Patchwork, Log cabin quilts
The log cabin pattern was popular both in Ulster and North America. It was sometimes called the folded quilt in Ireland but earned the name log cabin because it resembled the style of house built in America using logs. When fabric was scarce, as it would have been for early emigrants, the log cabin design was a good way of using up small pieces of different fabric to create a pleasing pattern in one quilt. Colour is important in log cabin patchwork, as one side of each square block of patchwork must be dark and the other side light. Some patchwork makers used red in the centre of this square as a symbol of the fire glowing in the cabin hearth (get closer to the quilts by clicking the images below).
This log cabin patchwork quilt was made in America around 1870. Over two thousand pieces of plain and patterned silk and satin fabric were used in its making. The Log Cabin quilt offers many design possibilities, depending on the arrangement of the square blocks. The pattern shown here is called the 'Straight Furrow'. The diagonal stripes of dark and light resemble the furrows made by a plough.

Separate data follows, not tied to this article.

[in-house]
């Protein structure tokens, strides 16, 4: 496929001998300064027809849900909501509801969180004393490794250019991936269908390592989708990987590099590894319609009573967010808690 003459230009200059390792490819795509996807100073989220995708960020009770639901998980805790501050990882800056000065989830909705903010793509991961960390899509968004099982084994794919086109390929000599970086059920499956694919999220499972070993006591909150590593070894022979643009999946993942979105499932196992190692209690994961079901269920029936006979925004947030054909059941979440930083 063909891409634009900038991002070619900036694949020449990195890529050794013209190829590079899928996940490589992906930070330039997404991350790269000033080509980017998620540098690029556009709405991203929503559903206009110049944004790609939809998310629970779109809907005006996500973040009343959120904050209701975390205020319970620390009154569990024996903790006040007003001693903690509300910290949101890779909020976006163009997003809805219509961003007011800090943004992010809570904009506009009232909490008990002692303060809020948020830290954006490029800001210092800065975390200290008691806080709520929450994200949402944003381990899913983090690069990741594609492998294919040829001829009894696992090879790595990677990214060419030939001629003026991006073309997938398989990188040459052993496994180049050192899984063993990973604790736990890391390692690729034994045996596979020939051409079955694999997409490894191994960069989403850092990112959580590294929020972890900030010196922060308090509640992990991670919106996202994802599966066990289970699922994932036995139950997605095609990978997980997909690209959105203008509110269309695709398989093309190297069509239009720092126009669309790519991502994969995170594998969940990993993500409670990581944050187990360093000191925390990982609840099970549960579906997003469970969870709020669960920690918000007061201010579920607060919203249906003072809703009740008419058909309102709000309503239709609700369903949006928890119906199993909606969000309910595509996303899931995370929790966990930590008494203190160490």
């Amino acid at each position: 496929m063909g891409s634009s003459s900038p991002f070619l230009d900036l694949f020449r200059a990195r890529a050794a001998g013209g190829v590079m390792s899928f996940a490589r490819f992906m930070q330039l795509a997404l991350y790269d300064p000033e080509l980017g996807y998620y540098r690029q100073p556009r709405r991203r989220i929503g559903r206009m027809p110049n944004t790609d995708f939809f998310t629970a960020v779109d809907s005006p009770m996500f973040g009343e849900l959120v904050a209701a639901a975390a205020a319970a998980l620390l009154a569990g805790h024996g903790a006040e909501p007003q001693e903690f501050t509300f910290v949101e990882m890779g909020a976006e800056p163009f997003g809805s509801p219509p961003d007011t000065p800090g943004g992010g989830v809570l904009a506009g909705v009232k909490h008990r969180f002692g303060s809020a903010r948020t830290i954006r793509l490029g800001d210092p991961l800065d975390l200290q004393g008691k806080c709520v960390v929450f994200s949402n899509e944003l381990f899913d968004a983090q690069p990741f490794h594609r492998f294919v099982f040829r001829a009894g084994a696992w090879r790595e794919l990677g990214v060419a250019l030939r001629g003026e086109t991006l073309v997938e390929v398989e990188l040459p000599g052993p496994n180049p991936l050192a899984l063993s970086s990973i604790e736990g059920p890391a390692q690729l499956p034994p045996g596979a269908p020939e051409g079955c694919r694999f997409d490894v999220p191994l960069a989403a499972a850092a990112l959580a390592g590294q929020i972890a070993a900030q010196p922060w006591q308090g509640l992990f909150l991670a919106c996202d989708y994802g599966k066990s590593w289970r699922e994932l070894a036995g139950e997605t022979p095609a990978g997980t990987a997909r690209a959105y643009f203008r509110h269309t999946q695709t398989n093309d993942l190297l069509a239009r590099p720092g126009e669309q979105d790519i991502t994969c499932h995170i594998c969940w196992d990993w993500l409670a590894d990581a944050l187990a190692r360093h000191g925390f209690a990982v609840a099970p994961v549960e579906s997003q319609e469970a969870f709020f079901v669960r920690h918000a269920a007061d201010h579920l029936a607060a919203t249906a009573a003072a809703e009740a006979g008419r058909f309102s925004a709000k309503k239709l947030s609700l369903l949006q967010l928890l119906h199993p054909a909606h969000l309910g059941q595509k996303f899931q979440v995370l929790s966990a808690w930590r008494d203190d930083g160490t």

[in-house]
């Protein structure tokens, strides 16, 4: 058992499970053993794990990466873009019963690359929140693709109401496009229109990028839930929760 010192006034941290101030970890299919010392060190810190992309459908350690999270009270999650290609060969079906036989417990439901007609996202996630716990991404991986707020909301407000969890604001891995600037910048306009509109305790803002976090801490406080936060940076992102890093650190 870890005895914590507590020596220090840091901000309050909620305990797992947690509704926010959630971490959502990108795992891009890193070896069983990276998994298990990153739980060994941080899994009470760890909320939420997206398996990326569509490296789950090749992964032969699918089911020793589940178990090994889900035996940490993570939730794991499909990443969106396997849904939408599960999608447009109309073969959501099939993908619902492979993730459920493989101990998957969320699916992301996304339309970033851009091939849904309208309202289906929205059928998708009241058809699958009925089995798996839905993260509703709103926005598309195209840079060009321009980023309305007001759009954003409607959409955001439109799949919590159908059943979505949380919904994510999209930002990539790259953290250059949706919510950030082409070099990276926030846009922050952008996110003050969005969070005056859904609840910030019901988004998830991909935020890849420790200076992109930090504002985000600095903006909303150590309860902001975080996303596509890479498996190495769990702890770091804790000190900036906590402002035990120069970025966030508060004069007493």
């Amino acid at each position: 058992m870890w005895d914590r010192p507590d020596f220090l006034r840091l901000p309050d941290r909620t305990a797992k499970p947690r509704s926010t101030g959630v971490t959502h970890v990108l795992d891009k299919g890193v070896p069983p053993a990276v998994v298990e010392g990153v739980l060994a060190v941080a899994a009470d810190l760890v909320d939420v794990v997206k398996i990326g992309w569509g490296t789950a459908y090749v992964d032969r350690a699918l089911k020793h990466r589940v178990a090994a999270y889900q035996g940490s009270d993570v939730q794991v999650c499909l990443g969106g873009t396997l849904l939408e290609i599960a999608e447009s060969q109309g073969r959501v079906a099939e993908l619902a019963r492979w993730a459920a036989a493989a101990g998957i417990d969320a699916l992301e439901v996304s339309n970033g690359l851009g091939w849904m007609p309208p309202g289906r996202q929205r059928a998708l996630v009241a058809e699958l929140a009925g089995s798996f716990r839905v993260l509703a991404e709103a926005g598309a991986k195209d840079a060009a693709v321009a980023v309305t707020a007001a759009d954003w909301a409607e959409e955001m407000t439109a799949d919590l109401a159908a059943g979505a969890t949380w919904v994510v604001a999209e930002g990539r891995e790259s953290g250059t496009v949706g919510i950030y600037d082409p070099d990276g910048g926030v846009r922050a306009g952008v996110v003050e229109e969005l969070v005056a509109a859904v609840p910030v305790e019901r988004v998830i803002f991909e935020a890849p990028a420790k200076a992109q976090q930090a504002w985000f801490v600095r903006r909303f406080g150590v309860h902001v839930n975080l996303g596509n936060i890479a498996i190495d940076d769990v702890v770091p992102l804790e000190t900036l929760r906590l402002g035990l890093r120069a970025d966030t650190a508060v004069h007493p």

All kinds of fabric were used in the making of patchwork quilts. Even clothes from a relative or child who had died were pieced together as an act of remembrance and healing. A visitor to the museum brought a log cabin quilt belonging to her father-in-law. This quilt from Drumquin, County Tyrone is made up of fabric from clothes belonging to three children who died during the influenza pandemic of 1918.
This log cabin patchwork quilt from County Tyrone is made from velvet and silk fabrics. It has a heavy purple fabric backing.
This log cabin patchwork quilt, also from County Tyrone, is made from black and purple satin with dark brown backing fabric. The small central squares are a contrasting bright yellow and deep purple.
This log cabin quilt is from Irvinestown, County Fermanagh. It is made from wool, silk and cotton. Several blocks are missing, as is most of the pieced floral cotton backing.
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